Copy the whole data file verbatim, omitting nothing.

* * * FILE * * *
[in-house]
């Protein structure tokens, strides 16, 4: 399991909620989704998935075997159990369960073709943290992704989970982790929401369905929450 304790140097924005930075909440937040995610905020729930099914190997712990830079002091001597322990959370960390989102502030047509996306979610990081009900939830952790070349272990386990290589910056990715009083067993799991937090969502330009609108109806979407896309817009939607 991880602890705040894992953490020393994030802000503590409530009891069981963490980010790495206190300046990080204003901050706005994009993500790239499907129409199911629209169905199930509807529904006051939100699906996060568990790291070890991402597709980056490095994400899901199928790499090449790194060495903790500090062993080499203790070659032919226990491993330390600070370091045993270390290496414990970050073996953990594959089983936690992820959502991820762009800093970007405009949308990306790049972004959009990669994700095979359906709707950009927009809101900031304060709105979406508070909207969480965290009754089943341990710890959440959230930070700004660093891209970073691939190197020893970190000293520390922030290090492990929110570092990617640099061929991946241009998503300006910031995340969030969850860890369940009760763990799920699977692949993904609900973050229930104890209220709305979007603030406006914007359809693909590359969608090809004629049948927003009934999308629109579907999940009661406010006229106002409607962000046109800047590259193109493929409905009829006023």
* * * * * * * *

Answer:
[in-house]
């Protein structure tokens, strides 16, 4: 399991909620989704998935075997159990369960073709943290992704989970982790929401369905929450 304790140097924005930075909440937040995610905020729930099914190997712990830079002091001597322990959370960390989102502030047509996306979610990081009900939830952790070349272990386990290589910056990715009083067993799991937090969502330009609108109806979407896309817009939607 991880602890705040894992953490020393994030802000503590409530009891069981963490980010790495206190300046990080204003901050706005994009993500790239499907129409199911629209169905199930509807529904006051939100699906996060568990790291070890991402597709980056490095994400899901199928790499090449790194060495903790500090062993080499203790070659032919226990491993330390600070370091045993270390290496414990970050073996953990594959089983936690992820959502991820762009800093970007405009949308990306790049972004959009990669994700095979359906709707950009927009809101900031304060709105979406508070909207969480965290009754089943341990710890959440959230930070700004660093891209970073691939190197020893970190000293520390922030290090492990929110570092990617640099061929991946241009998503300006910031995340969030969850860890369940009760763990799920699977692949993904609900973050229930104890209220709305979007603030406006914007359809693909590359969608090809004629049948927003009934999308629109579907999940009661406010006229106002409607962000046109800047590259193109493929409905009829006023």